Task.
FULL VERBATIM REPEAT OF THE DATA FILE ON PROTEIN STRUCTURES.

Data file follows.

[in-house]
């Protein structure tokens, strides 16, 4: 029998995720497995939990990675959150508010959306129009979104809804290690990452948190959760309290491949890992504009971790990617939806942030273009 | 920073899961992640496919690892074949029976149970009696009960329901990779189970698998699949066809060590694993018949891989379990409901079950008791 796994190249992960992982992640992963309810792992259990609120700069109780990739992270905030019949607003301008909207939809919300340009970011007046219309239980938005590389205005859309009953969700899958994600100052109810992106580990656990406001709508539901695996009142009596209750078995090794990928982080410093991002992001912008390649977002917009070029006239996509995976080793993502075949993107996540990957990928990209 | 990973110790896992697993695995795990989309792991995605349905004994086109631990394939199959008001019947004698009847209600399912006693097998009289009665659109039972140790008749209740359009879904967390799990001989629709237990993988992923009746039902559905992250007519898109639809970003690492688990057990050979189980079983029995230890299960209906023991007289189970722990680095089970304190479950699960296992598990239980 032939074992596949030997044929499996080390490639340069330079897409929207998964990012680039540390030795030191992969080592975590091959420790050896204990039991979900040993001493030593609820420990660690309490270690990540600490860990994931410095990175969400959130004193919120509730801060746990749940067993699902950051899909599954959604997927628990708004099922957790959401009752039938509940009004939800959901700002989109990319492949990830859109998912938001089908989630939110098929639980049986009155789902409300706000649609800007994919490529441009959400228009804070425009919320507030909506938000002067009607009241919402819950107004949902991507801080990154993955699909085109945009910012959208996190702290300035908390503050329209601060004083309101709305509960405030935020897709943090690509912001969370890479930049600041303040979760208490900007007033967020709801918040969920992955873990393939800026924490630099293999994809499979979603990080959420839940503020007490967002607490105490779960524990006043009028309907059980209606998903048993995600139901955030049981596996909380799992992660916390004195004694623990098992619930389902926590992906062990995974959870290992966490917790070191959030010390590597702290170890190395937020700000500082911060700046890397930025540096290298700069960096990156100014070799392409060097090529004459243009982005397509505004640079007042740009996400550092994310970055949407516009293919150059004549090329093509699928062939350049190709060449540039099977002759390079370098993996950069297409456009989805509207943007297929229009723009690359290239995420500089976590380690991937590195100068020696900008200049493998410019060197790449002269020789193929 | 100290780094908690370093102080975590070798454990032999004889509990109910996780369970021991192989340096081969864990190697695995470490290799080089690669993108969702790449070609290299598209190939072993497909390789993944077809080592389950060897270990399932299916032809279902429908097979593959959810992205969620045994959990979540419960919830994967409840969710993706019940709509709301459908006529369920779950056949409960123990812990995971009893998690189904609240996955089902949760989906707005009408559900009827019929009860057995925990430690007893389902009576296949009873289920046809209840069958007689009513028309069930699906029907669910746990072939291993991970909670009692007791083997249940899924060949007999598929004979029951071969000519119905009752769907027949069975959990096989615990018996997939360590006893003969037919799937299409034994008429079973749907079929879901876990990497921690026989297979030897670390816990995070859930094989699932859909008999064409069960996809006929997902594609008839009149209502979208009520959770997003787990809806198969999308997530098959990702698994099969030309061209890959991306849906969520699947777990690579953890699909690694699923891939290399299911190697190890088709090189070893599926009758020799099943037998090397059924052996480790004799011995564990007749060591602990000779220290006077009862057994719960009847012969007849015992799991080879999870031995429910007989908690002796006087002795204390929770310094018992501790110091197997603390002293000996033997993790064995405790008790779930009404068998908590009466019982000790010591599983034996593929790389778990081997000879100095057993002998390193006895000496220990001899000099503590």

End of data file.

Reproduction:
[in-house]
């Protein structure tokens, strides 16, 4: 029998995720497995939990990675959150508010959306129009979104809804290690990452948190959760309290491949890992504009971790990617939806942030273009 | 920073899961992640496919690892074949029976149970009696009960329901990779189970698998699949066809060590694993018949891989379990409901079950008791 796994190249992960992982992640992963309810792992259990609120700069109780990739992270905030019949607003301008909207939809919300340009970011007046219309239980938005590389205005859309009953969700899958994600100052109810992106580990656990406001709508539901695996009142009596209750078995090794990928982080410093991002992001912008390649977002917009070029006239996509995976080793993502075949993107996540990957990928990209 | 990973110790896992697993695995795990989309792991995605349905004994086109631990394939199959008001019947004698009847209600399912006693097998009289009665659109039972140790008749209740359009879904967390799990001989629709237990993988992923009746039902559905992250007519898109639809970003690492688990057990050979189980079983029995230890299960209906023991007289189970722990680095089970304190479950699960296992598990239980 032939074992596949030997044929499996080390490639340069330079897409929207998964990012680039540390030795030191992969080592975590091959420790050896204990039991979900040993001493030593609820420990660690309490270690990540600490860990994931410095990175969400959130004193919120509730801060746990749940067993699902950051899909599954959604997927628990708004099922957790959401009752039938509940009004939800959901700002989109990319492949990830859109998912938001089908989630939110098929639980049986009155789902409300706000649609800007994919490529441009959400228009804070425009919320507030909506938000002067009607009241919402819950107004949902991507801080990154993955699909085109945009910012959208996190702290300035908390503050329209601060004083309101709305509960405030935020897709943090690509912001969370890479930049600041303040979760208490900007007033967020709801918040969920992955873990393939800026924490630099293999994809499979979603990080959420839940503020007490967002607490105490779960524990006043009028309907059980209606998903048993995600139901955030049981596996909380799992992660916390004195004694623990098992619930389902926590992906062990995974959870290992966490917790070191959030010390590597702290170890190395937020700000500082911060700046890397930025540096290298700069960096990156100014070799392409060097090529004459243009982005397509505004640079007042740009996400550092994310970055949407516009293919150059004549090329093509699928062939350049190709060449540039099977002759390079370098993996950069297409456009989805509207943007297929229009723009690359290239995420500089976590380690991937590195100068020696900008200049493998410019060197790449002269020789193929 | 100290780094908690370093102080975590070798454990032999004889509990109910996780369970021991192989340096081969864990190697695995470490290799080089690669993108969702790449070609290299598209190939072993497909390789993944077809080592389950060897270990399932299916032809279902429908097979593959959810992205969620045994959990979540419960919830994967409840969710993706019940709509709301459908006529369920779950056949409960123990812990995971009893998690189904609240996955089902949760989906707005009408559900009827019929009860057995925990430690007893389902009576296949009873289920046809209840069958007689009513028309069930699906029907669910746990072939291993991970909670009692007791083997249940899924060949007999598929004979029951071969000519119905009752769907027949069975959990096989615990018996997939360590006893003969037919799937299409034994008429079973749907079929879901876990990497921690026989297979030897670390816990995070859930094989699932859909008999064409069960996809006929997902594609008839009149209502979208009520959770997003787990809806198969999308997530098959990702698994099969030309061209890959991306849906969520699947777990690579953890699909690694699923891939290399299911190697190890088709090189070893599926009758020799099943037998090397059924052996480790004799011995564990007749060591602990000779220290006077009862057994719960009847012969007849015992799991080879999870031995429910007989908690002796006087002795204390929770310094018992501790110091197997603390002293000996033997993790064995405790008790779930009404068998908590009466019982000790010591599983034996593929790389778990081997000879100095057993002998390193006895000496220990001899000099503590």